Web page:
1. This appeal arises out of a suit for specific performance of a contract.
2. The plaintiff's case is, that it was agreed that the defendant No. 1 and the defendant No. 2, together, would sell a 2-annas share of a tank and an entire plot of land to the plaintiff. A further agreement was set up, viz., that if the defendant No. 2 did not consent to sell his share, the defendant No. 1 would sell his own moiety share.
3. The defendant No. 2, it is found, had never agreed to sell his share. Both the Courts below have come to the conclusion that the plaintiff was not entitled to specific performance of the contract.
4. The only question raised before us is, whether the plaintiff was entitled to specific performance of the contract so far as the share of the defendant No. 1 was concerned.
5. In the present case, there was no agreement by defendant No. 1 to sell on behalf of defendant No. 2. He did not profess to have any authority to do so and there was no contract that he would sell the property for self and on behalf of defendant No. 2. The Courts below have come to the conclusion that there was no COmpleted contract which could be enforced.
6. It appears from the judgment of the Munsif that, when the proposal was male, the defendant No. 1 told the plaintiff that he would consult his mother, brother and co-sharers and would then let the plaintiff know. The Munsif points out that, though the defendant No. 1 probably held out some hope to the plaintiff that his brother would agree, the plaintiff knew very well that without consulting his brother, the defendant No. 1 could not give his final word. The learned Subordinate Judge in one place of his judgment says that it was agreed between the plaintiff and defendant No. 1 that the latter and defendant No. 2 would sell the property to him, but further on he says that it was a contract which could be enforced. This is explained by what we have stated from the judgment of the Munsif, The agreement proposed was between the plaintiff, on the one hand, and the defendants Nos. 1 and 2 on the other, but the defendant' No. 2 did not agree. That being so, we think that the Courts below were right in holding that there was no completed contract.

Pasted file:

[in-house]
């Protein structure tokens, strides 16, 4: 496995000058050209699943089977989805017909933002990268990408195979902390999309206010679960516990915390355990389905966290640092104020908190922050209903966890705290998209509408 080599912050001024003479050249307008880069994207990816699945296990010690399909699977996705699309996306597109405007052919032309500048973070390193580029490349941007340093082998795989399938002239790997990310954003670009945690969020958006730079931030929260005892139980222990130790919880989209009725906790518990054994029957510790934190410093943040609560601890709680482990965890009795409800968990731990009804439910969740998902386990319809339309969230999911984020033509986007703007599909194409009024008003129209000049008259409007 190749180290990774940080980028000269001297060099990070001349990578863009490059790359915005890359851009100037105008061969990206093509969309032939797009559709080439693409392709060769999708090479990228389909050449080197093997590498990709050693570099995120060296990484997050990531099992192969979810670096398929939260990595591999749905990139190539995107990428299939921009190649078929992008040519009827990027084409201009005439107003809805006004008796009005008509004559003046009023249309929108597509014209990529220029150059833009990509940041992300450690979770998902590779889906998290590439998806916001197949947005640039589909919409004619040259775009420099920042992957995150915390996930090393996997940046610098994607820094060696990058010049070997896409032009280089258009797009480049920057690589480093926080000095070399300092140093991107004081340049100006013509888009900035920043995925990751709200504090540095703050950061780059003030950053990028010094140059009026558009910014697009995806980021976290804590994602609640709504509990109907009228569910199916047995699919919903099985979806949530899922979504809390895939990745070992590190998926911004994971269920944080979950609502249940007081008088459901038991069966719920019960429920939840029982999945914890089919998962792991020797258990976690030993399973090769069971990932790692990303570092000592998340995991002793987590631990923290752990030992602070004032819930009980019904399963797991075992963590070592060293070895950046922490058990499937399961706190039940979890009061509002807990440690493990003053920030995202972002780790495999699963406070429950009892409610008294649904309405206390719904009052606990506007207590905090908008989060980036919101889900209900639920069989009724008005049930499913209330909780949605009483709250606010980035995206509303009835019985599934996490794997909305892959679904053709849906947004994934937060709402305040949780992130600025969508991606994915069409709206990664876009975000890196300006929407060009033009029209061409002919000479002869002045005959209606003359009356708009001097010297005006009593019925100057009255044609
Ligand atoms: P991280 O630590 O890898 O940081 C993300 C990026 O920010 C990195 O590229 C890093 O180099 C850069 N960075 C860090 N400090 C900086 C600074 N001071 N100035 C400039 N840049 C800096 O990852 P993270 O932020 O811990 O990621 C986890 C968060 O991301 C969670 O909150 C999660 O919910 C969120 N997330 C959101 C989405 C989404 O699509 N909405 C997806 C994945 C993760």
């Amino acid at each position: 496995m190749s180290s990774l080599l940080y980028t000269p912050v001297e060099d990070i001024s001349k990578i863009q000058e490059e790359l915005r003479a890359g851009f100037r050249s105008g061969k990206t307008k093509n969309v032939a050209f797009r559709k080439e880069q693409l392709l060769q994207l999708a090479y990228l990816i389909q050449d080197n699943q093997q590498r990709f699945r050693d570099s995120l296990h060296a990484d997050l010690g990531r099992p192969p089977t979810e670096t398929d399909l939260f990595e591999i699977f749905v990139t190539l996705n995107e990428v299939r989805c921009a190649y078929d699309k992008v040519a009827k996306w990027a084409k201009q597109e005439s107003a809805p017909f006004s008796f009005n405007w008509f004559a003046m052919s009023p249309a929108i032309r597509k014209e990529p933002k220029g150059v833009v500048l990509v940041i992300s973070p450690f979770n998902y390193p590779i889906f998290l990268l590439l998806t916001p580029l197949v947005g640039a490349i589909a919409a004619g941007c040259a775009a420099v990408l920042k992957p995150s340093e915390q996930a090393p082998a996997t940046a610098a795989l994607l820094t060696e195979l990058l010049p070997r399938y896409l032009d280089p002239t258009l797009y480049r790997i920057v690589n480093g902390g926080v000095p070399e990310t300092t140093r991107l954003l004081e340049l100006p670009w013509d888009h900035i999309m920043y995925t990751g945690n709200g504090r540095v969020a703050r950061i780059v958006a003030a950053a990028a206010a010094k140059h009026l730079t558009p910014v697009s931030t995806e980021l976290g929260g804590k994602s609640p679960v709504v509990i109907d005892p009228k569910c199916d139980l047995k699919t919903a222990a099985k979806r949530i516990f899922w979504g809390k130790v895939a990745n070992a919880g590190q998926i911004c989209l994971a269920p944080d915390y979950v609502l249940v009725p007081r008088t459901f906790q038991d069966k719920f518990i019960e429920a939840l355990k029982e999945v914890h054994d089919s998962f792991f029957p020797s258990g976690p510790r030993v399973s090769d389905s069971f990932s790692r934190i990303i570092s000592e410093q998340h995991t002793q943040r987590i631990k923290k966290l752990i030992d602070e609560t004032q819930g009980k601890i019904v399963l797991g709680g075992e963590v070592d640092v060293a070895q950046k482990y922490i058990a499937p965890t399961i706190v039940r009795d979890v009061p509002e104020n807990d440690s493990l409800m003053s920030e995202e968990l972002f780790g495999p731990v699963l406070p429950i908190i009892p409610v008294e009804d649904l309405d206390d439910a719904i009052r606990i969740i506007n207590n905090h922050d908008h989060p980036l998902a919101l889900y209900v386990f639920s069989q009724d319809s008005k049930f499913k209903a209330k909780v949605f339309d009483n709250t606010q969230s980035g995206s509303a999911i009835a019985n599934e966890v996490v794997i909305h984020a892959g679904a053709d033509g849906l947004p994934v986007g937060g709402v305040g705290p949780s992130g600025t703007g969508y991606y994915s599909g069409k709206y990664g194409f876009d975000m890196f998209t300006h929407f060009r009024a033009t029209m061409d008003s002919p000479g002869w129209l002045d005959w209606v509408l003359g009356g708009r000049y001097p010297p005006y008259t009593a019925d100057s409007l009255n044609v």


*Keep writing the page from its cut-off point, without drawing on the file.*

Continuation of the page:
7. It has been pressed upon us that the question of intention ought to have been gone into. But the plaintiff set up an alternative case, viz., that there was an agreement that the defendant No. 1 would sell his own share even if the defendant No. 2 did not agree. That case has been found against the plaintiff by both the Courts. But the fact that such an alternative case was set up indicates how the agreement was understood by the parties. Besides, the plaintiff did not invite either of the Courts below to go into the question of intention. In both the Courts below he insisted upon the alternative case, namely, that there was an agreement that the defendant No. 1 would sell his own share even if the defendant No. 2 did not agree; and both the Courts below have found against the plaintiff.
8. The Court of first instance found that the plaintiff never tendered any consideration money to the defendants. The lower Appellate Court has not come to any finding on the point. It is unnecessary, however, to consider the point.
9. The appeal fails and is dismissed. We make no order as to costs in this Court.